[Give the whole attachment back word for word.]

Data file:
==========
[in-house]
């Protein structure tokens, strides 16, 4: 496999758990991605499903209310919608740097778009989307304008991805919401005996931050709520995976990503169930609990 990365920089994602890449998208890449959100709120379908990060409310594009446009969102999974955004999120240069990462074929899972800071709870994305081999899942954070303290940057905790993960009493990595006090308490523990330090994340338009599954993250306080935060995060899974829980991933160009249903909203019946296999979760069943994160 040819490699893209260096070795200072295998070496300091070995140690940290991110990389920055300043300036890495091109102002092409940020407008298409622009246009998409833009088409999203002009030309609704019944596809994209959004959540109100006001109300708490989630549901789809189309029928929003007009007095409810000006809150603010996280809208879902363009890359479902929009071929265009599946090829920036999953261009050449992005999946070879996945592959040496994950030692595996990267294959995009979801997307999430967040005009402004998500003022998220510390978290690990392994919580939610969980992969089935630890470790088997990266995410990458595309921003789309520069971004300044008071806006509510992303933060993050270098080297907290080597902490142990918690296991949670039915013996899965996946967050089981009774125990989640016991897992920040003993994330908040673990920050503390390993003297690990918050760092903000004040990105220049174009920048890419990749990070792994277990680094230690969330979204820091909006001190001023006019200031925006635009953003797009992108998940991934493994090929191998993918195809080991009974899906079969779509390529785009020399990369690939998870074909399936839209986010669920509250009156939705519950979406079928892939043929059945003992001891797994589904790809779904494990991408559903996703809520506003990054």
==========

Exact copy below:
[in-house]
């Protein structure tokens, strides 16, 4: 496999758990991605499903209310919608740097778009989307304008991805919401005996931050709520995976990503169930609990 990365920089994602890449998208890449959100709120379908990060409310594009446009969102999974955004999120240069990462074929899972800071709870994305081999899942954070303290940057905790993960009493990595006090308490523990330090994340338009599954993250306080935060995060899974829980991933160009249903909203019946296999979760069943994160 040819490699893209260096070795200072295998070496300091070995140690940290991110990389920055300043300036890495091109102002092409940020407008298409622009246009998409833009088409999203002009030309609704019944596809994209959004959540109100006001109300708490989630549901789809189309029928929003007009007095409810000006809150603010996280809208879902363009890359479902929009071929265009599946090829920036999953261009050449992005999946070879996945592959040496994950030692595996990267294959995009979801997307999430967040005009402004998500003022998220510390978290690990392994919580939610969980992969089935630890470790088997990266995410990458595309921003789309520069971004300044008071806006509510992303933060993050270098080297907290080597902490142990918690296991949670039915013996899965996946967050089981009774125990989640016991897992920040003993994330908040673990920050503390390993003297690990918050760092903000004040990105220049174009920048890419990749990070792994277990680094230690969330979204820091909006001190001023006019200031925006635009953003797009992108998940991934493994090929191998993918195809080991009974899906079969779509390529785009020399990369690939998870074909399936839209986010669920509250009156939705519950979406079928892939043929059945003992001891797994589904790809779904494990991408559903996703809520506003990054």